Today, Judge Crystal Eller ruled in favor of the Clark County School District (CCSD) who sought an injunction against the Clark County Education Association’s (CCEA) role in coordinating a sickout strike which disrupted school and district operations affecting nearly a dozen schools throughout the Las Vegas valley this past week.
In a report from the Las Vegas-Review Journal:
A judge granted a preliminary injunction Wednesday against the teachers union to end rolling sickouts.
“The court finds that a strike has occurred,” District Judge Crystal Eller said.
The Clark County Education Association, which represents about 18,000 licensed employees, said the situation with school staffing wasn’t part of union actions.
Following the hearing, the Clark County School District said in a statement: “Thankfully, the court found that a strike has occurred” and imposed a preliminary injunction to “prevent any ongoing disruptions to the school district’s operations.”
“This action protects the children of the Clark County School District so they can receive the education they are entitled to,” the district wrote.
Yesterday, CCSD announced that their negotiations with the CCEA had reached an impasse after 11 bargaining sessions, charging the union of never moving from its “unaffordable, budget-busting and inequitable demands.”
The previous injunction filed by CCSD in late August was dismissed by District Judge Jessica Peterson who claimed there wasn’t enough evidence that a teacher strike would occur.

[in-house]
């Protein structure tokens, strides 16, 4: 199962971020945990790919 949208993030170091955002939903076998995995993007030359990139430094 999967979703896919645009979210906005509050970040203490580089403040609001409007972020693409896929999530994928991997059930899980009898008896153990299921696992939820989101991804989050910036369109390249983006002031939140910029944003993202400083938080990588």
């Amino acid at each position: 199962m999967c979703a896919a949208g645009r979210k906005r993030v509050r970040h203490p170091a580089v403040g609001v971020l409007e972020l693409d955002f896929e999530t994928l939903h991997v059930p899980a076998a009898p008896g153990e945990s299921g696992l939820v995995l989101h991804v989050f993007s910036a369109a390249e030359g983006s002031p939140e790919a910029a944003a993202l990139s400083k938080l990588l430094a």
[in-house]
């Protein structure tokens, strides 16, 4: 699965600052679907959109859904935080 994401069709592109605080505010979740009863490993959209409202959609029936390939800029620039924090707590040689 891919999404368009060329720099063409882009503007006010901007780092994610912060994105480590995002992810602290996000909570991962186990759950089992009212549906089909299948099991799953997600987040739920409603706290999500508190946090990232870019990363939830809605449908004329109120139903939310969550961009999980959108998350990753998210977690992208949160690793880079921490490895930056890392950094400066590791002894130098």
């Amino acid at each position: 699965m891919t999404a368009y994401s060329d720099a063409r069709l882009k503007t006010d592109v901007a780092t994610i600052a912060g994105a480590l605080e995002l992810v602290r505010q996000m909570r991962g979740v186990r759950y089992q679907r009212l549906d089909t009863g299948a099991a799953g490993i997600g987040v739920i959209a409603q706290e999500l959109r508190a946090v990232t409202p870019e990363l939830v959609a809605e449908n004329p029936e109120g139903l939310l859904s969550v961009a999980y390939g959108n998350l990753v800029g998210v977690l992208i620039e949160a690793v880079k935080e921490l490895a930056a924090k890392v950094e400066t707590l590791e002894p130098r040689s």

The current injunction filed by CCSD on Monday contended that it “defies logic to suggest that mass absences constitute anything other than a strike.” Today, Judge Eller agreed, noting, “the idea that sickouts are not a strike is preposterous.”
The CCEA contended that the absences were due to staffing shortages, a holiday weekend, Covid and the seasonal back-to-school flu, and that the union did not coordinate the rolling sickouts.
However, CCSD included exhibits from a whistleblower and a teacher who claimed that the one of the school closures was led by a unionized teacher who mobilized colleagues to take the day off Tuesday and this upcoming Friday to disrupt instruction.
Under Nevada law, it illegal for state public employees to strike. State law defines a strike as an “absence from work” by employees under any excuse such as illness “which is not founded in fact” and a “stoppage of work, slowdown or interruption of operations.” The monetary fine for a strike is up to $50,000 each day for a union and up to $1,000 each day for union officers.
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